Throughout the article, Kelling and Wilson attempt to shed light on the issues of criminal behaviour within close knit communities, and the ways in which governments are taking action to try and reduce escalating anti-social behaviour stemming from small-scale neglect.
The article is a discussion about the effectiveness of policing, as a measure of crime control, and the effectiveness of the crime prevention methods that have been tried and tested throughout the years. The article has a particular focus around the 'broken window' theory proposed by both authors.
The 'broken window' theory illustrates how the lack of public order in society, if not 'fixed' or maintained, can manifest itself through the festering of unsolicited behaviour such as vandalism, robbery and gang warfare which, if left, will lead to even greater, more violent crimes being committed, such as murder and terrorism. This is highlighted through the re-telling of a case study conducted by social psychologist, Philip Zimbardo. In his study, 'Zimbardo abandoned two motor vehicles, without license plates, one in a street in the Bronx, Manhattan and one in a street in Palo Alto, California. The cars were monitored during the remainder of the day to see what the results of the abandonment would have. In the Bronx, within ten minutes of the car being parked and left in the street, it became subject to vandalism.' Zimbardo recorded how 'the first to arrive were a family-father, mother, and young son-who removed the radiator and battery. Within twenty-four hours, virtually everything of value had been removed. Then random destruction began--windows were smashed, parts torn off, upholstery ripped. Children began to use the car as a playground. Most of the adult "vandals" were well-dressed, apparently clean-cut whites. The car in Palo Alto sat untouched for more than a week. Then Zimbardo smashed part of it with a sledgehammer. Soon, passersby were joining in. Within a few hours, the car had been turned upside down and utterly destroyed. Again, the "vandals" appeared to be primarily respectable whites.  '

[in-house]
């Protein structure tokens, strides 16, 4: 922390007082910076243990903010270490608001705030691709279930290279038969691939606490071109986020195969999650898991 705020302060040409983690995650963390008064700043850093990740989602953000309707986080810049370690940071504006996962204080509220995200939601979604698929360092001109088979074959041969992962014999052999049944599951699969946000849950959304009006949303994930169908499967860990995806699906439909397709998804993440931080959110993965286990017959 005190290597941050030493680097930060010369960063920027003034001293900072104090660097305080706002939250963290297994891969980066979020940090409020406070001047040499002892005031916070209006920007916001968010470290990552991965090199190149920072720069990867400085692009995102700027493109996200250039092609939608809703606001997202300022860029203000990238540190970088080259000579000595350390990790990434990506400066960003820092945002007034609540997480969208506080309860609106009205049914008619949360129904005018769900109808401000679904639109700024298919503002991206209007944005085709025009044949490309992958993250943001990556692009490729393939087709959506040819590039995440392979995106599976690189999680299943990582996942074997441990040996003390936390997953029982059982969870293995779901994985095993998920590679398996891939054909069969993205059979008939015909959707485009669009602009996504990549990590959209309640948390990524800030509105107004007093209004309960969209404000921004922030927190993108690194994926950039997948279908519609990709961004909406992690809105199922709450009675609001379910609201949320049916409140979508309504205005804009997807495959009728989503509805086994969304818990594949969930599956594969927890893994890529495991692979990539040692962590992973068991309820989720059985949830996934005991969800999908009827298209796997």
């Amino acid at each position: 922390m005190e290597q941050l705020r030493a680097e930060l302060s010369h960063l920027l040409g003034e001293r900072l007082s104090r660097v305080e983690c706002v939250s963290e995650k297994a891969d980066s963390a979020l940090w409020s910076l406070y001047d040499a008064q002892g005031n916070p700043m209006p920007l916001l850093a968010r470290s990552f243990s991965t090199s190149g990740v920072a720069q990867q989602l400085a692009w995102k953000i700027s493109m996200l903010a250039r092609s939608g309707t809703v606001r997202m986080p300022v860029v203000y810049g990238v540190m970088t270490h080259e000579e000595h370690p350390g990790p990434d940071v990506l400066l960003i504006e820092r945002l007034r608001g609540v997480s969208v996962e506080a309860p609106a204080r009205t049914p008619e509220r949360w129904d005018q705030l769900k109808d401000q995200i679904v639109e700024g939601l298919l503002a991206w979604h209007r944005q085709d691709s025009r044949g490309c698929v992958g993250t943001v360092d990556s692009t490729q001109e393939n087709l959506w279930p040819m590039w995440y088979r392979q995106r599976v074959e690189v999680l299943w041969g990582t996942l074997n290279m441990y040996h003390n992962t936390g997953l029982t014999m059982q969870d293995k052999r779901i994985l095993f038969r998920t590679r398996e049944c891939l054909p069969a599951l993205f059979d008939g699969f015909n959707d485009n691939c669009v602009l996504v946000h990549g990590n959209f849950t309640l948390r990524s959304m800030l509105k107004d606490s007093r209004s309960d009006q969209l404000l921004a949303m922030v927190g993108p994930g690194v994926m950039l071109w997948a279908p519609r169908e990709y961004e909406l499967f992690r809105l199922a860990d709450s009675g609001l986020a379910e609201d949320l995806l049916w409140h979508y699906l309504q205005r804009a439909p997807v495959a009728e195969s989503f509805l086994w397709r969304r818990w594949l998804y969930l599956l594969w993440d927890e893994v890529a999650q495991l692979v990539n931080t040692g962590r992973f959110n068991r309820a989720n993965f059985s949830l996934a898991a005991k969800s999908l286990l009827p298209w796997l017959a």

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The findings from Zimbardo's study have led Kelling and Wilson to argue that this behaviour can, and is, being replicated in communities today and is the source of what can ultimately destroy public order within society. However in conducting his study, Zimbardo, observed from a scientific standpoint whereas Kelling and Wilson, concerned with policing and crime control, write from a prescriptive standpoint rather than psychological.
Kelling and Wilson prescribe the broken window theory as the biggest shift in policing focus from major crimes to small nuisances; such as littering, vagrancy, teenage gangs, panhandlers and drunk and disorderly behaviour.  We are told that it is from these small beginnings that crime breeds. By suppressing these small-scale disruptions on the streets, we are able to extinguish crime before it develops. As illustrated by the authors, 'serious street crime flourishes in areas in which disorderly behaviour goes unchecked. The unchecked panhandler is, in effect, the first broken window.'